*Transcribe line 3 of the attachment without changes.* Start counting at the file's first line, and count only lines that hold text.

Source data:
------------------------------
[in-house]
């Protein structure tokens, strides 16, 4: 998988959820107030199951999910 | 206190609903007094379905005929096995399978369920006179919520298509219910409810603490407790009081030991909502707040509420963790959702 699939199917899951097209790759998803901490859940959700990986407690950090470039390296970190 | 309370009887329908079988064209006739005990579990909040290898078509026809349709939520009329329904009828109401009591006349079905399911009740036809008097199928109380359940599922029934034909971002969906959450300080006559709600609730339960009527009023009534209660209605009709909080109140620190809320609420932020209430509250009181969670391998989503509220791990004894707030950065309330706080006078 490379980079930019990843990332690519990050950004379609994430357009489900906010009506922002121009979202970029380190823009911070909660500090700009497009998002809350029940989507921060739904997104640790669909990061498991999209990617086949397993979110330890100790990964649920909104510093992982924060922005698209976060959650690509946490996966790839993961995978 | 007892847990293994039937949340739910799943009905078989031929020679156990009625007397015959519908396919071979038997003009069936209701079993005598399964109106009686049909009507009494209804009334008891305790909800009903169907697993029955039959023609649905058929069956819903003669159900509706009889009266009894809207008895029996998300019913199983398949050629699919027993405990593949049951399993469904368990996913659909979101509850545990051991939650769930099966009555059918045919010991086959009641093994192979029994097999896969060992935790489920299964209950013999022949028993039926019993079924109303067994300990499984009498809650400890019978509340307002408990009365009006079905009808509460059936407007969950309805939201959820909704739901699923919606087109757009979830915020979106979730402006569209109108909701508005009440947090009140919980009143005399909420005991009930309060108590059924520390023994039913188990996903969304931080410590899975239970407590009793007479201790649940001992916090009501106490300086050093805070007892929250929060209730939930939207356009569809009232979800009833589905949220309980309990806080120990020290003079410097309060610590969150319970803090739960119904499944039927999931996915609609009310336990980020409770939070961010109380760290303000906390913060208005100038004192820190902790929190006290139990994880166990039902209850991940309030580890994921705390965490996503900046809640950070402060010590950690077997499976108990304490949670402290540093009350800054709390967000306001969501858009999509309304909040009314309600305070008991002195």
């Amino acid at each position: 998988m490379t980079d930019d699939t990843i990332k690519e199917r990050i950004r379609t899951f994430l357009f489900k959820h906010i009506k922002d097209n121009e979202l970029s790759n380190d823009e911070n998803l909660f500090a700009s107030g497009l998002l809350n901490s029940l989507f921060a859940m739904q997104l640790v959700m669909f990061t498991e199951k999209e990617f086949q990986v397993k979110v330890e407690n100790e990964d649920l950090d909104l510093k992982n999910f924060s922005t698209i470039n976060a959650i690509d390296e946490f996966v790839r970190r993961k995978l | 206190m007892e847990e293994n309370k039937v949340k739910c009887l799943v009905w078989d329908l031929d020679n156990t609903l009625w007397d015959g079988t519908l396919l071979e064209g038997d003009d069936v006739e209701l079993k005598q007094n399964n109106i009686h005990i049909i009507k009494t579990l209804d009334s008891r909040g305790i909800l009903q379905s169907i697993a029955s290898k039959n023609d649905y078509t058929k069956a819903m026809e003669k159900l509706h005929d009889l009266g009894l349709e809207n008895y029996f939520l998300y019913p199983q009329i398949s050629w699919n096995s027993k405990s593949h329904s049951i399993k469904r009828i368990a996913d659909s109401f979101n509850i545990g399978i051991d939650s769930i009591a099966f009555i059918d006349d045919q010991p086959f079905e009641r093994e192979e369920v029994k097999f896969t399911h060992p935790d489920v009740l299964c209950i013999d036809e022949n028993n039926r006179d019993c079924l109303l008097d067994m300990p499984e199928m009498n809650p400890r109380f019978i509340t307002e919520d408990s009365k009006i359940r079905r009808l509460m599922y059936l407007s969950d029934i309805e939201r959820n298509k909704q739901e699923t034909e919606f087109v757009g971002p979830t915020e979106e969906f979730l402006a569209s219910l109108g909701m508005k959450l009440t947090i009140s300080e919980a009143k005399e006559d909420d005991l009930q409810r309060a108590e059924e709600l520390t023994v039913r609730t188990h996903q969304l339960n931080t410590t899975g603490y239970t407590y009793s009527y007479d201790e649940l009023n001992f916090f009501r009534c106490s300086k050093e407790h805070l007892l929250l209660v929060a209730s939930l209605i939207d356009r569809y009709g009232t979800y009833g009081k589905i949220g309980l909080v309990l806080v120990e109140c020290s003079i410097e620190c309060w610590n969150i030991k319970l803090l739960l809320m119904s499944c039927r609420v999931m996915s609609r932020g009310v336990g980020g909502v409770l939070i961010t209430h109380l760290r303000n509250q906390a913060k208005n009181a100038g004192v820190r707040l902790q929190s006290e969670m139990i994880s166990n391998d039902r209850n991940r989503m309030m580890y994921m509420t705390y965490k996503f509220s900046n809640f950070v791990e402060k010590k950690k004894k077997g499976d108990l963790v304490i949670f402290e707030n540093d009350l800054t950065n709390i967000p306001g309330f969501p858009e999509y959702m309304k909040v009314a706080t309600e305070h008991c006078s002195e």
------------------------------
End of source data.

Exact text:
């Amino acid at each position: 998988m490379t980079d930019d699939t990843i990332k690519e199917r990050i950004r379609t899951f994430l357009f489900k959820h906010i009506k922002d097209n121009e979202l970029s790759n380190d823009e911070n998803l909660f500090a700009s107030g497009l998002l809350n901490s029940l989507f921060a859940m739904q997104l640790v959700m669909f990061t498991e199951k999209e990617f086949q990986v397993k979110v330890e407690n100790e990964d649920l950090d909104l510093k992982n999910f924060s922005t698209i470039n976060a959650i690509d390296e946490f996966v790839r970190r993961k995978l | 206190m007892e847990e293994n309370k039937v949340k739910c009887l799943v009905w078989d329908l031929d020679n156990t609903l009625w007397d015959g079988t519908l396919l071979e064209g038997d003009d069936v006739e209701l079993k005598q007094n399964n109106i009686h005990i049909i009507k009494t579990l209804d009334s008891r909040g305790i909800l009903q379905s169907i697993a029955s290898k039959n023609d649905y078509t058929k069956a819903m026809e003669k159900l509706h005929d009889l009266g009894l349709e809207n008895y029996f939520l998300y019913p199983q009329i398949s050629w699919n096995s027993k405990s593949h329904s049951i399993k469904r009828i368990a996913d659909s109401f979101n509850i545990g399978i051991d939650s769930i009591a099966f009555i059918d006349d045919q010991p086959f079905e009641r093994e192979e369920v029994k097999f896969t399911h060992p935790d489920v009740l299964c209950i013999d036809e022949n028993n039926r006179d019993c079924l109303l008097d067994m300990p499984e199928m009498n809650p400890r109380f019978i509340t307002e919520d408990s009365k009006i359940r079905r009808l509460m599922y059936l407007s969950d029934i309805e939201r959820n298509k909704q739901e699923t034909e919606f087109v757009g971002p979830t915020e979106e969906f979730l402006a569209s219910l109108g909701m508005k959450l009440t947090i009140s300080e919980a009143k005399e006559d909420d005991l009930q409810r309060a108590e059924e709600l520390t023994v039913r609730t188990h996903q969304l339960n931080t410590t899975g603490y239970t407590y009793s009527y007479d201790e649940l009023n001992f916090f009501r009534c106490s300086k050093e407790h805070l007892l929250l209660v929060a209730s939930l209605i939207d356009r569809y009709g009232t979800y009833g009081k589905i949220g309980l909080v309990l806080v120990e109140c020290s003079i410097e620190c309060w610590n969150i030991k319970l803090l739960l809320m119904s499944c039927r609420v999931m996915s609609r932020g009310v336990g980020g909502v409770l939070i961010t209430h109380l760290r303000n509250q906390a913060k208005n009181a100038g004192v820190r707040l902790q929190s006290e969670m139990i994880s166990n391998d039902r209850n991940r989503m309030m580890y994921m509420t705390y965490k996503f509220s900046n809640f950070v791990e402060k010590k950690k004894k077997g499976d108990l963790v304490i949670f402290e707030n540093d009350l800054t950065n709390i967000p306001g309330f969501p858009e999509y959702m309304k909040v009314a706080t309600e305070h008991c006078s002195e």